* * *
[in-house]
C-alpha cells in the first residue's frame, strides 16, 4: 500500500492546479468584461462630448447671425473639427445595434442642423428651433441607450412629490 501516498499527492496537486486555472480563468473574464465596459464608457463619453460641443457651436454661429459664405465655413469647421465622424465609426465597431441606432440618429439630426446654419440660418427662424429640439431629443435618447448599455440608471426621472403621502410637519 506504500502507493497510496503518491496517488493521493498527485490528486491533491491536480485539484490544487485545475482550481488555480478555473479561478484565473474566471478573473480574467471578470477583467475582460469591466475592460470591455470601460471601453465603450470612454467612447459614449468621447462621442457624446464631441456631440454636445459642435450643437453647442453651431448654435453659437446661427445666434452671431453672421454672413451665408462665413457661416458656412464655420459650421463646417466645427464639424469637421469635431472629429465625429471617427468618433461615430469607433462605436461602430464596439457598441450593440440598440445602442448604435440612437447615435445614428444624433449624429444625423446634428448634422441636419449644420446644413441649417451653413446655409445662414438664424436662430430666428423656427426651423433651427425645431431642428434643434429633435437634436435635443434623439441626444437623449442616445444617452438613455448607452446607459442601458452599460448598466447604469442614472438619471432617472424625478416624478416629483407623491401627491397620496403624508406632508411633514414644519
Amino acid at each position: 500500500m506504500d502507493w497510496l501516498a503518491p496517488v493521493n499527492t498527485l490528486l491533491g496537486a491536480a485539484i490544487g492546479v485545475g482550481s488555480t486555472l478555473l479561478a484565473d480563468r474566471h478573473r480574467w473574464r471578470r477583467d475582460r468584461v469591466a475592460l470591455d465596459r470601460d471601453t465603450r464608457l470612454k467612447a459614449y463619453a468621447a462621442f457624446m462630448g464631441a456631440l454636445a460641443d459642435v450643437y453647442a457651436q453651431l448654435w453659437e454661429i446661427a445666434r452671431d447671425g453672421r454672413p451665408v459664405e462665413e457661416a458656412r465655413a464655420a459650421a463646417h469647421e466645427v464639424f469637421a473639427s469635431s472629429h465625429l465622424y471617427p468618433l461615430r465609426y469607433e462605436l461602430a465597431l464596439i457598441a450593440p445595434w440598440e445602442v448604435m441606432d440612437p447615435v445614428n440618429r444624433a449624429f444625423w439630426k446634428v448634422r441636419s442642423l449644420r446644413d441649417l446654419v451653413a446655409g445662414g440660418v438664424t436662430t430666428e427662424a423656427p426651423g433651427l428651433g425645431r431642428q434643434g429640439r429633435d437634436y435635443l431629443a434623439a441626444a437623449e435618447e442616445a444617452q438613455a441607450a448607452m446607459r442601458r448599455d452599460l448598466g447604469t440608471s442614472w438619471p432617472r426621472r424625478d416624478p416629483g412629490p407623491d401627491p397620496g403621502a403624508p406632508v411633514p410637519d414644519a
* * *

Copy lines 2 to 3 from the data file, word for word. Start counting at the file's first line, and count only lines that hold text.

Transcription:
C-alpha cells in the first residue's frame, strides 16, 4: 500500500492546479468584461462630448447671425473639427445595434442642423428651433441607450412629490 501516498499527492496537486486555472480563468473574464465596459464608457463619453460641443457651436454661429459664405465655413469647421465622424465609426465597431441606432440618429439630426446654419440660418427662424429640439431629443435618447448599455440608471426621472403621502410637519 506504500502507493497510496503518491496517488493521493498527485490528486491533491491536480485539484490544487485545475482550481488555480478555473479561478484565473474566471478573473480574467471578470477583467475582460469591466475592460470591455470601460471601453465603450470612454467612447459614449468621447462621442457624446464631441456631440454636445459642435450643437453647442453651431448654435453659437446661427445666434452671431453672421454672413451665408462665413457661416458656412464655420459650421463646417466645427464639424469637421469635431472629429465625429471617427468618433461615430469607433462605436461602430464596439457598441450593440440598440445602442448604435440612437447615435445614428444624433449624429444625423446634428448634422441636419449644420446644413441649417451653413446655409445662414438664424436662430430666428423656427426651423433651427425645431431642428434643434429633435437634436435635443434623439441626444437623449442616445444617452438613455448607452446607459442601458452599460448598466447604469442614472438619471432617472424625478416624478416629483407623491401627491397620496403624508406632508411633514414644519
Amino acid at each position: 500500500m506504500d502507493w497510496l501516498a503518491p496517488v493521493n499527492t498527485l490528486l491533491g496537486a491536480a485539484i490544487g492546479v485545475g482550481s488555480t486555472l478555473l479561478a484565473d480563468r474566471h478573473r480574467w473574464r471578470r477583467d475582460r468584461v469591466a475592460l470591455d465596459r470601460d471601453t465603450r464608457l470612454k467612447a459614449y463619453a468621447a462621442f457624446m462630448g464631441a456631440l454636445a460641443d459642435v450643437y453647442a457651436q453651431l448654435w453659437e454661429i446661427a445666434r452671431d447671425g453672421r454672413p451665408v459664405e462665413e457661416a458656412r465655413a464655420a459650421a463646417h469647421e466645427v464639424f469637421a473639427s469635431s472629429h465625429l465622424y471617427p468618433l461615430r465609426y469607433e462605436l461602430a465597431l464596439i457598441a450593440p445595434w440598440e445602442v448604435m441606432d440612437p447615435v445614428n440618429r444624433a449624429f444625423w439630426k446634428v448634422r441636419s442642423l449644420r446644413d441649417l446654419v451653413a446655409g445662414g440660418v438664424t436662430t430666428e427662424a423656427p426651423g433651427l428651433g425645431r431642428q434643434g429640439r429633435d437634436y435635443l431629443a434623439a441626444a437623449e435618447e442616445a444617452q438613455a441607450a448607452m446607459r442601458r448599455d452599460l448598466g447604469t440608471s442614472w438619471p432617472r426621472r424625478d416624478p416629483g412629490p407623491d401627491p397620496g403621502a403624508p406632508v411633514p410637519d414644519a